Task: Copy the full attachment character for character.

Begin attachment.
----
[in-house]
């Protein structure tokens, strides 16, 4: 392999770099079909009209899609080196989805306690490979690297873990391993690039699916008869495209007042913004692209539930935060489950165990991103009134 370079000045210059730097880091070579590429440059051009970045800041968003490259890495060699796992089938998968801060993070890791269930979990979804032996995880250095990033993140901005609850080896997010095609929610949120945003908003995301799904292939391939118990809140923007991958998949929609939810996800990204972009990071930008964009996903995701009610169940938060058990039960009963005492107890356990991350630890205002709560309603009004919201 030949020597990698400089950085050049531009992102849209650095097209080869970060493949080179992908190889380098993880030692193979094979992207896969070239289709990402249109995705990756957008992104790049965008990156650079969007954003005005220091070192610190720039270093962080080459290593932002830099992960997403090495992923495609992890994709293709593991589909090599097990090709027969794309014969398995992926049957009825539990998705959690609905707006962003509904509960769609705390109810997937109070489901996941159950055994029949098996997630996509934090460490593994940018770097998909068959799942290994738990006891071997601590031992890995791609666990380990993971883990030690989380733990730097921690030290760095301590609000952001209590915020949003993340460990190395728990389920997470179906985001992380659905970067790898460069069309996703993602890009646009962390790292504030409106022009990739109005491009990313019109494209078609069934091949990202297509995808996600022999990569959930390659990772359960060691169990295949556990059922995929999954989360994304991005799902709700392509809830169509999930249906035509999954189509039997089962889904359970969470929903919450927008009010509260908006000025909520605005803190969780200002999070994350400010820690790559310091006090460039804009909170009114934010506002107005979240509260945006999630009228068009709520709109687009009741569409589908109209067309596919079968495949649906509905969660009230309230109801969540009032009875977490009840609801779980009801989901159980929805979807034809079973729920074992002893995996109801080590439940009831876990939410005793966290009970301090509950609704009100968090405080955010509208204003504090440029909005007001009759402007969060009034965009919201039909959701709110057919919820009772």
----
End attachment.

[in-house]
């Protein structure tokens, strides 16, 4: 392999770099079909009209899609080196989805306690490979690297873990391993690039699916008869495209007042913004692209539930935060489950165990991103009134 370079000045210059730097880091070579590429440059051009970045800041968003490259890495060699796992089938998968801060993070890791269930979990979804032996995880250095990033993140901005609850080896997010095609929610949120945003908003995301799904292939391939118990809140923007991958998949929609939810996800990204972009990071930008964009996903995701009610169940938060058990039960009963005492107890356990991350630890205002709560309603009004919201 030949020597990698400089950085050049531009992102849209650095097209080869970060493949080179992908190889380098993880030692193979094979992207896969070239289709990402249109995705990756957008992104790049965008990156650079969007954003005005220091070192610190720039270093962080080459290593932002830099992960997403090495992923495609992890994709293709593991589909090599097990090709027969794309014969398995992926049957009825539990998705959690609905707006962003509904509960769609705390109810997937109070489901996941159950055994029949098996997630996509934090460490593994940018770097998909068959799942290994738990006891071997601590031992890995791609666990380990993971883990030690989380733990730097921690030290760095301590609000952001209590915020949003993340460990190395728990389920997470179906985001992380659905970067790898460069069309996703993602890009646009962390790292504030409106022009990739109005491009990313019109494209078609069934091949990202297509995808996600022999990569959930390659990772359960060691169990295949556990059922995929999954989360994304991005799902709700392509809830169509999930249906035509999954189509039997089962889904359970969470929903919450927008009010509260908006000025909520605005803190969780200002999070994350400010820690790559310091006090460039804009909170009114934010506002107005979240509260945006999630009228068009709520709109687009009741569409589908109209067309596919079968495949649906509905969660009230309230109801969540009032009875977490009840609801779980009801989901159980929805979807034809079973729920074992002893995996109801080590439940009831876990939410005793966290009970301090509950609704009100968090405080955010509208204003504090440029909005007001009759402007969060009034965009919201039909959701709110057919919820009772």